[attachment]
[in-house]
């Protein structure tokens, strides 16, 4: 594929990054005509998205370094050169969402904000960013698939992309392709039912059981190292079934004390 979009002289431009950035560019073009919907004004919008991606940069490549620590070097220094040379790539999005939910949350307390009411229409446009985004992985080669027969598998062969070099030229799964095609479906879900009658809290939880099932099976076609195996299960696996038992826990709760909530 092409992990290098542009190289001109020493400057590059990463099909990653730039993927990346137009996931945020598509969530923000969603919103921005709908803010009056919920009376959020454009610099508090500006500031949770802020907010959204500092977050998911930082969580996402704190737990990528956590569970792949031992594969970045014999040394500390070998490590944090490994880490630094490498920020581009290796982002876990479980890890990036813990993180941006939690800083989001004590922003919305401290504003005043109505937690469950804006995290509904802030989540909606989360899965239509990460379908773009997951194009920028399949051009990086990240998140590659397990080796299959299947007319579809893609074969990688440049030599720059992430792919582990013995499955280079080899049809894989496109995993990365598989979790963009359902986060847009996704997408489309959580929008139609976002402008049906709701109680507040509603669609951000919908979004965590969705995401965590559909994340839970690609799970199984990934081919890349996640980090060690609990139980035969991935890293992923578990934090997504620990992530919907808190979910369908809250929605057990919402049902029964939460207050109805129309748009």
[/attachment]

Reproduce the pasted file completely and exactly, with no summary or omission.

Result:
[in-house]
């Protein structure tokens, strides 16, 4: 594929990054005509998205370094050169969402904000960013698939992309392709039912059981190292079934004390 979009002289431009950035560019073009919907004004919008991606940069490549620590070097220094040379790539999005939910949350307390009411229409446009985004992985080669027969598998062969070099030229799964095609479906879900009658809290939880099932099976076609195996299960696996038992826990709760909530 092409992990290098542009190289001109020493400057590059990463099909990653730039993927990346137009996931945020598509969530923000969603919103921005709908803010009056919920009376959020454009610099508090500006500031949770802020907010959204500092977050998911930082969580996402704190737990990528956590569970792949031992594969970045014999040394500390070998490590944090490994880490630094490498920020581009290796982002876990479980890890990036813990993180941006939690800083989001004590922003919305401290504003005043109505937690469950804006995290509904802030989540909606989360899965239509990460379908773009997951194009920028399949051009990086990240998140590659397990080796299959299947007319579809893609074969990688440049030599720059992430792919582990013995499955280079080899049809894989496109995993990365598989979790963009359902986060847009996704997408489309959580929008139609976002402008049906709701109680507040509603669609951000919908979004965590969705995401965590559909994340839970690609799970199984990934081919890349996640980090060690609990139980035969991935890293992923578990934090997504620990992530919907808190979910369908809250929605057990919402049902029964939460207050109805129309748009």